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ENGINEERING

How to Set Up Multi-Channel Notifications in Your AWS Stack

Seth Carney

September 09, 2021

How to Set Up Multi-Channel Notifications in Your AWS Stack In this article, we’ll walk through an example architecture for building your own notification service with AWS, and show you how to implement it in Node.js. We’ll also discuss a few considerations related to using AWS services for notifications.

Let’s dive in!

Why build multi-channel notifications?

Notifications are core to many software products today, from apps to e-commerce stores. For example, Instagram would not last without notifications, since users would probably not keep it open just to monitor activity.

Multi-channel notifications become a strategic concern when companies realize that they cannot cater to their users, who are present on a variety of channels, with a one-size-fits-all approach. For instance, a user might prefer a summary of travel forum activity over email, since it works well for asynchronous communication. But for an activity requiring immediate attention, like a change to a flight schedule, a company would likely trade the email notification for a push notification, which the person concerned would likely see sooner.

Ultimately, multi-channel notifications can affect your bottom-line: companies that tailor their notifications based on user needs tend to enjoy higher user engagement.

Why use AWS services for multi-channel notifications?

If you’re building multi-channel notifications into your project, the main reason you might go with AWS services is if you’re already using AWS for the rest of your infrastructure. If you already have AWS experience, it makes sense to build notifications in AWS since you’ll already be familiar with the AWS APIs and know your way around the AWS Management Console.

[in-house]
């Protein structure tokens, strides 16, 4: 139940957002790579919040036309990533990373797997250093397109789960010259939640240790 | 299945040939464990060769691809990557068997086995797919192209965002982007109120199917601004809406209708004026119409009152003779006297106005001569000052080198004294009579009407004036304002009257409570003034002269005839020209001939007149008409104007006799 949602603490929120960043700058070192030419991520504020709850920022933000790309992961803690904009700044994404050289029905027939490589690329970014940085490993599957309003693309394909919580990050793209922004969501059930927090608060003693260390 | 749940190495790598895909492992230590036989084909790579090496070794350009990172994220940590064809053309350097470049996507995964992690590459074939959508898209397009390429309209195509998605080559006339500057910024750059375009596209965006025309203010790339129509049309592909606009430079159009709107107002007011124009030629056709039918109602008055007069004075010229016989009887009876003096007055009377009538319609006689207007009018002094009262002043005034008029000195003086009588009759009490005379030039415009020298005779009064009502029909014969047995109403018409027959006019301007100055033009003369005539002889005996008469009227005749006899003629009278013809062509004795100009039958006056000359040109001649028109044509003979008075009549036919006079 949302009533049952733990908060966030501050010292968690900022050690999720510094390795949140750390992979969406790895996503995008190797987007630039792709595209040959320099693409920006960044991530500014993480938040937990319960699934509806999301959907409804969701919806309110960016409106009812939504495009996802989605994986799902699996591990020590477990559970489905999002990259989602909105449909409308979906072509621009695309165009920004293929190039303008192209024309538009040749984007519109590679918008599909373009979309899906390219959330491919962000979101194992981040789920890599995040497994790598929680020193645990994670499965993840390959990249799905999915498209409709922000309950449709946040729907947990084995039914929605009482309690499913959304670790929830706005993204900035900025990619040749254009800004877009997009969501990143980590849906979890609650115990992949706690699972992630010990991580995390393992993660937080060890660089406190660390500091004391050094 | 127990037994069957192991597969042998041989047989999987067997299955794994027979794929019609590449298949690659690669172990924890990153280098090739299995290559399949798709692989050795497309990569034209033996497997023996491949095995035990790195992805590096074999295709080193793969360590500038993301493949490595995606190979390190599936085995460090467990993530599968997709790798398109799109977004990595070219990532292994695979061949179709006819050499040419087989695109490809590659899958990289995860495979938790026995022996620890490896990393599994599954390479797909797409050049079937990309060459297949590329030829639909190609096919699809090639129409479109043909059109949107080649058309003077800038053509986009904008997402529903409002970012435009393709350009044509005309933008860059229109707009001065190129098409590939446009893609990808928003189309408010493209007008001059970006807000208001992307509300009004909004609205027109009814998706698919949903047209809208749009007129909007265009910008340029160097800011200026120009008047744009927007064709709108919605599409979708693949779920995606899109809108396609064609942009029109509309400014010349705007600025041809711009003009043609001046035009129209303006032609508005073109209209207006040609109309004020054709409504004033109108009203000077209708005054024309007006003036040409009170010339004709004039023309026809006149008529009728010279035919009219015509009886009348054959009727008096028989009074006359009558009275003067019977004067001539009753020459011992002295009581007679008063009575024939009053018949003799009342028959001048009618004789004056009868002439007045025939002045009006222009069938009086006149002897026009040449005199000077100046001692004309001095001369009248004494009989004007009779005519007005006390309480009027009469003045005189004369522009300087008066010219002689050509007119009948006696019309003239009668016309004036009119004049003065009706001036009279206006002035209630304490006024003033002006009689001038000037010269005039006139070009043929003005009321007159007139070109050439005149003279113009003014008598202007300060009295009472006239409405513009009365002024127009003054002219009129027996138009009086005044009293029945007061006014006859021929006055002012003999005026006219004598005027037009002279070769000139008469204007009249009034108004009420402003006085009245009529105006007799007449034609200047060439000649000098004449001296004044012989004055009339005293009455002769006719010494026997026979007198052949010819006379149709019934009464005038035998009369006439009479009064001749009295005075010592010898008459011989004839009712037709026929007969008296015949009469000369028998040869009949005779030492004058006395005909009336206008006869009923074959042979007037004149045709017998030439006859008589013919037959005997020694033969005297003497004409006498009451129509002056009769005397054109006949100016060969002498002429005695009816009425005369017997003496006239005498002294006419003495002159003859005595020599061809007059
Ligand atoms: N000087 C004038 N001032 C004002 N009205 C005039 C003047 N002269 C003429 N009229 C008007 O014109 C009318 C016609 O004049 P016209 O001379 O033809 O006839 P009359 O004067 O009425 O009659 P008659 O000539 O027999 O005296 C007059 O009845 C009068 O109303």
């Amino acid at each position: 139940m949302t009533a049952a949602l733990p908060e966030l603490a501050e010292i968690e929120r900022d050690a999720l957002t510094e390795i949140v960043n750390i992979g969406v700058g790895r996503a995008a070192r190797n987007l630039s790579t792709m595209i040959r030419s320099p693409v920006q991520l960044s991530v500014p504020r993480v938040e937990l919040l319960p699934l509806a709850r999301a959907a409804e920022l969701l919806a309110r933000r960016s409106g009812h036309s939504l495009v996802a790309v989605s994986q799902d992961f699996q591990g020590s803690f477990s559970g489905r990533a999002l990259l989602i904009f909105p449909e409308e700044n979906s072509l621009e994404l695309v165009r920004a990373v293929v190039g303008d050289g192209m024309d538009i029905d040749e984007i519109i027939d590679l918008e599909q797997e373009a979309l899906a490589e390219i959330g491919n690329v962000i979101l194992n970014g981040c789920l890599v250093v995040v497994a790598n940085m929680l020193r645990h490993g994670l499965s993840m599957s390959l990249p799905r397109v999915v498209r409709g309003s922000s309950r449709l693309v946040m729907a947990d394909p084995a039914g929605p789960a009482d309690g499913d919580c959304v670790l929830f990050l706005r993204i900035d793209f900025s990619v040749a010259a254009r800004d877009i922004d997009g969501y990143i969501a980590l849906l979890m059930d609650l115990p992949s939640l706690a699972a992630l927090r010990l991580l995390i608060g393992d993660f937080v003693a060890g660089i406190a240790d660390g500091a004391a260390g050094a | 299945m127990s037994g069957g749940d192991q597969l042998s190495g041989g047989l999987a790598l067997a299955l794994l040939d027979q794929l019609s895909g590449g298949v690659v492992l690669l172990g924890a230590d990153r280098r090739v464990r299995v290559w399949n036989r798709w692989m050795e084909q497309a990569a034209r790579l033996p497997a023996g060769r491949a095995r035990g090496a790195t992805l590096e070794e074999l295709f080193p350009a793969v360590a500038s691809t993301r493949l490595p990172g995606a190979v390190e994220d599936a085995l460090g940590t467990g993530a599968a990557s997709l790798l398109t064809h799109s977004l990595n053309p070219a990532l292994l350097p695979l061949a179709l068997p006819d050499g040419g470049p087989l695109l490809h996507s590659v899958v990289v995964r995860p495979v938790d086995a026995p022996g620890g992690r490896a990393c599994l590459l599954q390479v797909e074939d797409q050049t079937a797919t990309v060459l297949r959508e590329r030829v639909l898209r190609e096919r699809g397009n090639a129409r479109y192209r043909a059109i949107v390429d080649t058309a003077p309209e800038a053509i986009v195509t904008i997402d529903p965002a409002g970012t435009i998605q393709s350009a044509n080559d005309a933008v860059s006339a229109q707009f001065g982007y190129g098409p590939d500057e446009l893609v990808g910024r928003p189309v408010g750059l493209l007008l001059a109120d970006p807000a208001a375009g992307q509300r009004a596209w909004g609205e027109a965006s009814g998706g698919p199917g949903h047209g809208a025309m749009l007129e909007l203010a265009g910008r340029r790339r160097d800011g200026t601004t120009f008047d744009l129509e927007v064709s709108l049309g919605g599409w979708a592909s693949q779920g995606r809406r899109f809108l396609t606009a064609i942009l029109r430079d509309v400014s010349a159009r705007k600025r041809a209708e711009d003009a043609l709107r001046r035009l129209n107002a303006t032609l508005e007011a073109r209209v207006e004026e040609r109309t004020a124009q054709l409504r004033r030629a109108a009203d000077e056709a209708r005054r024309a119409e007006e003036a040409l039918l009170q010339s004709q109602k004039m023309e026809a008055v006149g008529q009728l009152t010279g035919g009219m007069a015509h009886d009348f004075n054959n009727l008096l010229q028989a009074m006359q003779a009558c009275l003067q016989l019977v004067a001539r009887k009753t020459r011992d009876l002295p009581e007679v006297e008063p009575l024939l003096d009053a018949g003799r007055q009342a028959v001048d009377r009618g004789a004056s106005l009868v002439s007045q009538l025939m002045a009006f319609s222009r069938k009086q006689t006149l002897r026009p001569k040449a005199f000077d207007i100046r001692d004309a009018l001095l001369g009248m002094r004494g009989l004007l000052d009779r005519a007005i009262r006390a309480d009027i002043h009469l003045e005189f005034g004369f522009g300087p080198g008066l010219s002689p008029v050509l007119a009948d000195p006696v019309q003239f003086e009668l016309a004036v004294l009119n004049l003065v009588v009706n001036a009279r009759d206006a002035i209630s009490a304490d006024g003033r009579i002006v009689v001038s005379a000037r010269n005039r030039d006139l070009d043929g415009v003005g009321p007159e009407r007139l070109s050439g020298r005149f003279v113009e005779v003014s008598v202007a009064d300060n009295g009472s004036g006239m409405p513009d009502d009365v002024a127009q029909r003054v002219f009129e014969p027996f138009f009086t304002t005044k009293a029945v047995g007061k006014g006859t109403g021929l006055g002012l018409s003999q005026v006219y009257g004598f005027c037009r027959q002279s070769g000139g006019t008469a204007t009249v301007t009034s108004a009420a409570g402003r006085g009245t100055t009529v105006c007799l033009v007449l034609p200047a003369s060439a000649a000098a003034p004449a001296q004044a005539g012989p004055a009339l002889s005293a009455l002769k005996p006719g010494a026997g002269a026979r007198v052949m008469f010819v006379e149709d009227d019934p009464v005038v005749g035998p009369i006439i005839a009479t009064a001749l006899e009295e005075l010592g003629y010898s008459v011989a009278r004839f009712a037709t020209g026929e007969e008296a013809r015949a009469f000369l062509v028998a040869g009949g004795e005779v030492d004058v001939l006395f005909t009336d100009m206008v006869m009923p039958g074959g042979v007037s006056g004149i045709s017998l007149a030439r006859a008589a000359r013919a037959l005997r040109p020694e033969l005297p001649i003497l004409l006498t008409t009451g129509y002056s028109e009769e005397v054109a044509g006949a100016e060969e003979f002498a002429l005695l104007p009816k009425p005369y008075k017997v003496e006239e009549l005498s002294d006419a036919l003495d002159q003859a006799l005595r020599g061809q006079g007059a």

Amazon Web Services offers two products for end-user notifications: SES and SNS. Both services have a pay-per-use pricing model that’s ideal for companies that want to start small and scale up their AWS use as the business grows.

Amazon Simple Email Service (SES) is an API for sending emails and managing email lists. SES’s main API endpoints are focused on sending emails and managing email contacts. The service also includes more advanced endpoints related to deliverability, like managing the dedicated IP addresses from which SES sends your emails.

Amazon Simple Notification Service (SNS) is an API for sending notifications to applications and people. For many developers, the key to SNS is the “people” part—ability to send push and SMS messages to customers. SNS’s API endpoints allow you to send individual messages, but most of the service’s functionality is built around SNS topics for sending batches of notifications over time.

Multi-channel notification system architecture for AWS

AWS SES and SNS provide APIs for sending notifications, but it's still the developer's job to tell the services which notifications to send, and to whom.

Here's an example architecture for building out a notification system for AWS:

notifications-aws-stack-1

A common pattern in a service-oriented architecture is to extract notification logic to create a standalone service. In our example architecture, the notification service contains a few core pieces of functionality: